No transformation without women


Daniel Kutschenko

Sometimes a step back is the best move forward. Daniel Kutschenko has followed an unusual career path. After positions at Procter & Gamble and a strategy consultancy, he now heads the IT Services & Operations business unit at Hager Executive Search. A conversation about the love of people's business, the GenZ value compass and why we won't be able to cope with the shortage of skilled workers without women

You like to use a picture for your job. They see themselves as "marriage counselors for managers". Please explain...

I think there are some interesting parallels between recruiting and personal life. Basically, it's like this: when you're with the wrong person, it drains your energy. It's not constructive, you stay below your potential. I see my role as listening to clients and finding out what they really want. It's the same with the candidate. And then it's about bringing the right people together for the longest possible partnership, a partnership with substance. I am convinced that if you put these pieces of the puzzle together and put people in an environment that is good for them, then they can develop further. It's not about, like Tinder, relying on cheap effects and quickly placing someone. That's not how we work.

You are a career changer in the Executive Search Consultancy. What attracted you to the role?

I have to take a bigger turn there. My father used to work for an American pharmaceutical company, in human resources. As a family, we traveled a lot abroad. And as is the way with family dynamics, I wanted to do everything, but no staff - even though I'm quite similar to my father and have the diplomatic and empathetic manner that is needed for this job. I consciously wanted to take a different path and after studying business administration I went in the direction of marketing. I did internships at L'Oréal and Procter & Gamble and started at P&G after college. I found it exciting to look after these big, glamorous brands that inspire so many people and to create marketing concepts based on consumer insights. Today, looking back, there was also this interest in people, in their psychology, which helps me in my job today. After another station at a strategy consultancy, I ended up at Hager.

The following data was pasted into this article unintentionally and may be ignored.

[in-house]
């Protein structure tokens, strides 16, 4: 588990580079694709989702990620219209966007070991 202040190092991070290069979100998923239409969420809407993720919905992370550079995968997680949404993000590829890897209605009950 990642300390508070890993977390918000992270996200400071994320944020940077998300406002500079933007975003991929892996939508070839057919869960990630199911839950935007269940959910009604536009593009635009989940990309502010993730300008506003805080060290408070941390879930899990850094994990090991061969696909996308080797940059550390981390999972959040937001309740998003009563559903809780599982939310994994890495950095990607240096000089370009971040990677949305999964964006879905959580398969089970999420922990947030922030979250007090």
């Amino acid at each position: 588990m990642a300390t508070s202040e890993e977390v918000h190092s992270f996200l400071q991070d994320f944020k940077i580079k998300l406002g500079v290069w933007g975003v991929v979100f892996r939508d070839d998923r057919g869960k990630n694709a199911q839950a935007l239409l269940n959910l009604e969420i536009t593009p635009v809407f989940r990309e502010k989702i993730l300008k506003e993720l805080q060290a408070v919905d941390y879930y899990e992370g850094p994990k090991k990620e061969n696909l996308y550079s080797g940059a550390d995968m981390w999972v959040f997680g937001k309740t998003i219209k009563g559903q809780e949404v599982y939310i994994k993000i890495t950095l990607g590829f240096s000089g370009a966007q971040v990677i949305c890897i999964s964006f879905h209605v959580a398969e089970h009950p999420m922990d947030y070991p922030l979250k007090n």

That sounds like a tough cut...

It was. In terms of position, it was actually a step backwards, both in terms of title and salary. I was 33 at the time and about to become a partner at the previous consulting firm. But, as the saying goes: 'There is no right life in the wrong one'. So, a good six years ago, I sat at Hager in onboarding with some 18-year-old dual students. Nevertheless, I was convinced that it was the right step. It then went up pretty quickly, first I became a team manager and then two years ago I took over the IT Services & Operations business unit. A lot has happened since then. The unit consists of 12 people, nine new employees have joined in the last two years alone. It's a fairly young, very diverse team, Operations is a broad field and offers enormous development opportunities. It's great fun here.